|Miss Augusteen Jefferson|
After Gaines' mother and stepfather left for California during World War II, his Aunt Augesteen looked after Gaines and his other siblings back in Louisiana until he followed his parents to California. Of this woman, Gaines continually mentions that even though she could not walk she performed all of the tasks necessary to raise Gaines and the rest of the children under her care. She would slide down the steps of the house and work in the garden. She would cook, clean, and do all of the housework needed. When she needed to discipline Gaines, she would whip him. Gaines says, "She could whip hard. I had to go out and break the switch, bring it to her, kneel down, and get my whipping" (50-51). Since she could not go to other people's houses easily, the people in the quarters would come to her house and gather on the porch to talk, and talk, and talk. Gaines would serve them coffee and listen, taking in their stories and speech.
Along with listening to the people on the porch talk, Gaines read and wrote letters for the people in the quarters. His aunt "made sure" he did this for them. This experience gave Gaines, as Patrica Rickels says, "a feeling for the flavor of their language" and provided him with the sound of the people he wanted to capture (121). Talking about these experiences, Gaines mentions,
I would go to these people and read their letters for them and write their letters for them. In most cases they didn't know how to form the letter. They'd give me a little piece of paper, you know those small, yellow tablets and pencil and say, "Tell Viney" o r"Tell Clara I'm all right. we're doing ok., and the garden's all right." Something like that. Then I would have to form the letter. I'd just write it, and re-write it, and re-write it until I got it right. Then I'd read it back to them. (Rickels 121)Writing those letters, in a way, served as an apprenticeship for Gaines' literary career. They provided him wit the opportunity, just as his aunt's porch did, with getting "the sound of my people talking" down on paper. This, of course, is what we see in his novels.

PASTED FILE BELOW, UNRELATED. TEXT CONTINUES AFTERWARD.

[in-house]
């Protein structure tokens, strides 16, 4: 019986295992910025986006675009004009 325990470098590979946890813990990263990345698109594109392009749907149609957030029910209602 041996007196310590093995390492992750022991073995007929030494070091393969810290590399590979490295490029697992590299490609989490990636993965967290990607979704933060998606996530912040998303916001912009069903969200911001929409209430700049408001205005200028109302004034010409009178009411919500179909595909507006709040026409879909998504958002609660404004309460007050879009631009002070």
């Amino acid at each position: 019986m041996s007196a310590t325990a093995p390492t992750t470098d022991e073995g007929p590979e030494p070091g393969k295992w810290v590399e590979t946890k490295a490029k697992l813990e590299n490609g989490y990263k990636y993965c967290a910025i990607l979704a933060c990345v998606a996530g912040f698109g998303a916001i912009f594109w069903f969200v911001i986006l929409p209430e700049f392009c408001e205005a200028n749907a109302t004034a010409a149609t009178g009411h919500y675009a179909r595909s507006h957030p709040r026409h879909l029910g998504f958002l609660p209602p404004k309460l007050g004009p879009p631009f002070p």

I want to conclude this post briefly with a quote from Sister Mary Ellen Doyle in regards to whether or not Gaines' Aunt Augusteen is in fact a direct correlation to Miss Jane Pittman or not. Gaines continually states that his Aunt is not Miss Jane; however, his Aunt did serve as the moral model for characters like Miss Jane and Aunt Fe in "Just Like A Tree." As Doyle puts it,
Augusteen Jefferson was the moral model of Jane Pittman and other older women in his fiction; like Jane, she embodied that element of life in the quarters that chiefly caused "J" Gaines to become Ernest J. Gaines the writer--oral tradition. Because Miss Augusteen could not walk, the folk came to her for the visits and long conversations that were their principal recreation. J served them tea or lemonade; he also sat and listened to them talk of old times. (16)The influence of Aunt Augusteen can be seen throughout Gaines' career. As Doyle puts it, her influence helped to move him from being a precocious young boy to the writer and man he is today. She has served as an inspiration for Gaines, and continues to do so, because she showed him how to have dignity and moral strength.
Doyle, Mary Ellen. Voices from the Quarters: The Fiction of Ernest J. Gaines. Baton Rouge: Louisiana State University Press, 2002. Print.
Ingram, Forrest and Barbara Steinberg. "On the Verge: An Interview with Ernest J. Gaines." Conversations with Ernest Gaines. Ed. John Lowe. Jackson: University of Mississippi Press, 1995. 39-55. Print.
Rickels, Patricia. "An Interview with Ernest J. Gaines." Conversations with Ernest Gaines. Ed. John Lowe. Jackson: University of Mississippi Press, 1995. 119-136. Print.